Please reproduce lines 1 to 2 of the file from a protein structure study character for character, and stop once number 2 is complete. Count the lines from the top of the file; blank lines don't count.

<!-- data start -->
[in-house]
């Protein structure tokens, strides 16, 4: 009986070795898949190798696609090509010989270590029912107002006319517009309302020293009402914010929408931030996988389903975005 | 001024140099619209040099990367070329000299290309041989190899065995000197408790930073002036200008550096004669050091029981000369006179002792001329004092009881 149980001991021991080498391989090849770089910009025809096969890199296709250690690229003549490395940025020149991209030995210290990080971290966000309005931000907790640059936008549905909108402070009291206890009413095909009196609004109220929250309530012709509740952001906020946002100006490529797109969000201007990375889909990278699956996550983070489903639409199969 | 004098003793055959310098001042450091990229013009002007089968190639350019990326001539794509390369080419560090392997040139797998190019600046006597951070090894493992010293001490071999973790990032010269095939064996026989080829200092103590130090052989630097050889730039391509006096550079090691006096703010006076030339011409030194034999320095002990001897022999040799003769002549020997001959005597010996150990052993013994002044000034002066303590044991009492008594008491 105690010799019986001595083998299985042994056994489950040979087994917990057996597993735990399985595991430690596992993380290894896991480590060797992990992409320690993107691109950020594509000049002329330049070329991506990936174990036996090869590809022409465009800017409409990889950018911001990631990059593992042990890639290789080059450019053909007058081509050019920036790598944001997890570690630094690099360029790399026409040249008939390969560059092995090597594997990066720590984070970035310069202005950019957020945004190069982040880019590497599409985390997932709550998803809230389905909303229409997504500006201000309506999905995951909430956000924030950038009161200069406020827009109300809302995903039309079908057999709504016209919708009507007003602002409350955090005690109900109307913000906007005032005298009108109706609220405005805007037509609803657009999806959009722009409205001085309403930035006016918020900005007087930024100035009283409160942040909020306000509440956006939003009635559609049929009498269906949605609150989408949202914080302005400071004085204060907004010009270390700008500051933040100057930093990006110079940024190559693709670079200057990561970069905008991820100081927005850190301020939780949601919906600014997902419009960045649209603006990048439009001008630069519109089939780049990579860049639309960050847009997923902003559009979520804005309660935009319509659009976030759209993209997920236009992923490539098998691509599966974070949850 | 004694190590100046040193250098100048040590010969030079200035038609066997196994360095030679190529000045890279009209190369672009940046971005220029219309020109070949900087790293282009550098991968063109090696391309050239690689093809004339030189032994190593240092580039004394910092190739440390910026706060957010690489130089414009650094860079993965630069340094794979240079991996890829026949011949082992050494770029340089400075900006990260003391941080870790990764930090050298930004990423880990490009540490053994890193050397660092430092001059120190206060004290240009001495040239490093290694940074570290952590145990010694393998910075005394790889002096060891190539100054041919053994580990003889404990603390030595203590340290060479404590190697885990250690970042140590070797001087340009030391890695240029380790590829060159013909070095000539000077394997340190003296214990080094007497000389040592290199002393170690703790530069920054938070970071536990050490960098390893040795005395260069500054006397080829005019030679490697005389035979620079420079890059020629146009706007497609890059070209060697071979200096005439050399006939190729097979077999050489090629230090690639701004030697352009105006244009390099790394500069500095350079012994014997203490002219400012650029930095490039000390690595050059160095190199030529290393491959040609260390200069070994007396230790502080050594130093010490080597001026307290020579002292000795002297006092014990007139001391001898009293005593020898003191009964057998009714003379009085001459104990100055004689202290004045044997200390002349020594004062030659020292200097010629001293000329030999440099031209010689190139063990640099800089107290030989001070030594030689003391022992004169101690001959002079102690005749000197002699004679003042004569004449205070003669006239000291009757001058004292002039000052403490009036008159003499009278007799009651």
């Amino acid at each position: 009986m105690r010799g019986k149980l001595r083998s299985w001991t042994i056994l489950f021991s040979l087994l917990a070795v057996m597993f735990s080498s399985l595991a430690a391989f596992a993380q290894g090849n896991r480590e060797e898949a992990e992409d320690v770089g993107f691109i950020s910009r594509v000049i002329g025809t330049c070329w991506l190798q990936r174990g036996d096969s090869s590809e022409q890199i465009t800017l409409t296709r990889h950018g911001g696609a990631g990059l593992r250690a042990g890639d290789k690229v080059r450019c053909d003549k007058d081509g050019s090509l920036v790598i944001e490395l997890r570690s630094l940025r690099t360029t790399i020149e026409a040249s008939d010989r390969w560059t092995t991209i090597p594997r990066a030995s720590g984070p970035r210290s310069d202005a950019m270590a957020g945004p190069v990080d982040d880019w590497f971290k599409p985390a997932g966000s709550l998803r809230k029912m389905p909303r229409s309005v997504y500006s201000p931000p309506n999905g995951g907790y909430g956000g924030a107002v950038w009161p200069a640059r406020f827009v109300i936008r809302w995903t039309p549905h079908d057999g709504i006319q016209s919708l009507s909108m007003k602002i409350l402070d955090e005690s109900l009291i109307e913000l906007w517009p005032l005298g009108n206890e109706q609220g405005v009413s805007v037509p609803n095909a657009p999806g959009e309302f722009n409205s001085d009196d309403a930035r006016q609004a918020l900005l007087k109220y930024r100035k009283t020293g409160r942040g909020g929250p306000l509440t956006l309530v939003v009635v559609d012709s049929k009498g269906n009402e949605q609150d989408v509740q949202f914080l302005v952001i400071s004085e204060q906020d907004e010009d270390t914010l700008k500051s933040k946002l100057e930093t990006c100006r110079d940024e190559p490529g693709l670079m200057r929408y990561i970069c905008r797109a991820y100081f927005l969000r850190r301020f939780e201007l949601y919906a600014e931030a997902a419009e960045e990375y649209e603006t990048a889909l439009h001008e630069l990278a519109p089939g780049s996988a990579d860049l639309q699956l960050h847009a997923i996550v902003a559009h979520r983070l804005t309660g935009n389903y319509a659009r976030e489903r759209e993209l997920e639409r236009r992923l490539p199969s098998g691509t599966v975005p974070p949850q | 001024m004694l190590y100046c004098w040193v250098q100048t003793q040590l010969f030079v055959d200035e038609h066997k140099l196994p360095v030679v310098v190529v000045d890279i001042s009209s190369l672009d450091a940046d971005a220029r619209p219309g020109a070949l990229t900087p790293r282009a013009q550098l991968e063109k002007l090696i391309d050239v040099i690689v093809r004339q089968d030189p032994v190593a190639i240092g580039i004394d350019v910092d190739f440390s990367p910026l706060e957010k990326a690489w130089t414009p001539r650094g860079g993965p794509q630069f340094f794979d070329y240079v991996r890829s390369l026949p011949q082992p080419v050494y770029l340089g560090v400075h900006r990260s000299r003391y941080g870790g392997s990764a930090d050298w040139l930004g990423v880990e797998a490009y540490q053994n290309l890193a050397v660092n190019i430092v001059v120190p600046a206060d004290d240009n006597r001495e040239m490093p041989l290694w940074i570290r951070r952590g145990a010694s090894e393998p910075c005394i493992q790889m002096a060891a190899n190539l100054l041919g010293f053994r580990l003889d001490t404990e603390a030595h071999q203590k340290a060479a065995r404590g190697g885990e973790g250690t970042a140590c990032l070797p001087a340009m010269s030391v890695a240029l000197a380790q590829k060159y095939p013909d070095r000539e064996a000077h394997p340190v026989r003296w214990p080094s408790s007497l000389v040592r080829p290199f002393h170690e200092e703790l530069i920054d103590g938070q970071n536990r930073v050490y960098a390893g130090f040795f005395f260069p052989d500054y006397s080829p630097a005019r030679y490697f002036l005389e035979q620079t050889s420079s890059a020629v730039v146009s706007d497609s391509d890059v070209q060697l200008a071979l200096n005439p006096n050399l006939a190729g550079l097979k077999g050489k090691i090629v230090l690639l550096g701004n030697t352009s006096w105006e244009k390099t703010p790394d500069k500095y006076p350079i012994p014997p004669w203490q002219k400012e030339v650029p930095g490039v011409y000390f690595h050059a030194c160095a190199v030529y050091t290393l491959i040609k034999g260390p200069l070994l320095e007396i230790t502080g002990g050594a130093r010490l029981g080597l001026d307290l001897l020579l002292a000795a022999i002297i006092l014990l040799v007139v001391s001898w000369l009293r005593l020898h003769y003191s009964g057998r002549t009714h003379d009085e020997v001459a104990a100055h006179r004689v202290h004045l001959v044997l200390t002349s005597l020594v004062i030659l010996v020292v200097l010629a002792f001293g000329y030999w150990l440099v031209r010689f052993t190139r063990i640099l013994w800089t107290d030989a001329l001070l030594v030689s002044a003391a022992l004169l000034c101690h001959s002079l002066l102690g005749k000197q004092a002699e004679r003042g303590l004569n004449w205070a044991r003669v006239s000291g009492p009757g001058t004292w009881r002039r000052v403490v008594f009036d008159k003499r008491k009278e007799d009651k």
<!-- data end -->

[in-house]
């Protein structure tokens, strides 16, 4: 009986070795898949190798696609090509010989270590029912107002006319517009309302020293009402914010929408931030996988389903975005 | 001024140099619209040099990367070329000299290309041989190899065995000197408790930073002036200008550096004669050091029981000369006179002792001329004092009881 149980001991021991080498391989090849770089910009025809096969890199296709250690690229003549490395940025020149991209030995210290990080971290966000309005931000907790640059936008549905909108402070009291206890009413095909009196609004109220929250309530012709509740952001906020946002100006490529797109969000201007990375889909990278699956996550983070489903639409199969 | 004098003793055959310098001042450091990229013009002007089968190639350019990326001539794509390369080419560090392997040139797998190019600046006597951070090894493992010293001490071999973790990032010269095939064996026989080829200092103590130090052989630097050889730039391509006096550079090691006096703010006076030339011409030194034999320095002990001897022999040799003769002549020997001959005597010996150990052993013994002044000034002066303590044991009492008594008491 105690010799019986001595083998299985042994056994489950040979087994917990057996597993735990399985595991430690596992993380290894896991480590060797992990992409320690993107691109950020594509000049002329330049070329991506990936174990036996090869590809022409465009800017409409990889950018911001990631990059593992042990890639290789080059450019053909007058081509050019920036790598944001997890570690630094690099360029790399026409040249008939390969560059092995090597594997990066720590984070970035310069202005950019957020945004190069982040880019590497599409985390997932709550998803809230389905909303229409997504500006201000309506999905995951909430956000924030950038009161200069406020827009109300809302995903039309079908057999709504016209919708009507007003602002409350955090005690109900109307913000906007005032005298009108109706609220405005805007037509609803657009999806959009722009409205001085309403930035006016918020900005007087930024100035009283409160942040909020306000509440956006939003009635559609049929009498269906949605609150989408949202914080302005400071004085204060907004010009270390700008500051933040100057930093990006110079940024190559693709670079200057990561970069905008991820100081927005850190301020939780949601919906600014997902419009960045649209603006990048439009001008630069519109089939780049990579860049639309960050847009997923902003559009979520804005309660935009319509659009976030759209993209997920236009992923490539098998691509599966974070949850 | 004694190590100046040193250098100048040590010969030079200035038609066997196994360095030679190529000045890279009209190369672009940046971005220029219309020109070949900087790293282009550098991968063109090696391309050239690689093809004339030189032994190593240092580039004394910092190739440390910026706060957010690489130089414009650094860079993965630069340094794979240079991996890829026949011949082992050494770029340089400075900006990260003391941080870790990764930090050298930004990423880990490009540490053994890193050397660092430092001059120190206060004290240009001495040239490093290694940074570290952590145990010694393998910075005394790889002096060891190539100054041919053994580990003889404990603390030595203590340290060479404590190697885990250690970042140590070797001087340009030391890695240029380790590829060159013909070095000539000077394997340190003296214990080094007497000389040592290199002393170690703790530069920054938070970071536990050490960098390893040795005395260069500054006397080829005019030679490697005389035979620079420079890059020629146009706007497609890059070209060697071979200096005439050399006939190729097979077999050489090629230090690639701004030697352009105006244009390099790394500069500095350079012994014997203490002219400012650029930095490039000390690595050059160095190199030529290393491959040609260390200069070994007396230790502080050594130093010490080597001026307290020579002292000795002297006092014990007139001391001898009293005593020898003191009964057998009714003379009085001459104990100055004689202290004045044997200390002349020594004062030659020292200097010629001293000329030999440099031209010689190139063990640099800089107290030989001070030594030689003391022992004169101690001959002079102690005749000197002699004679003042004569004449205070003669006239000291009757001058004292002039000052403490009036008159003499009278007799009651």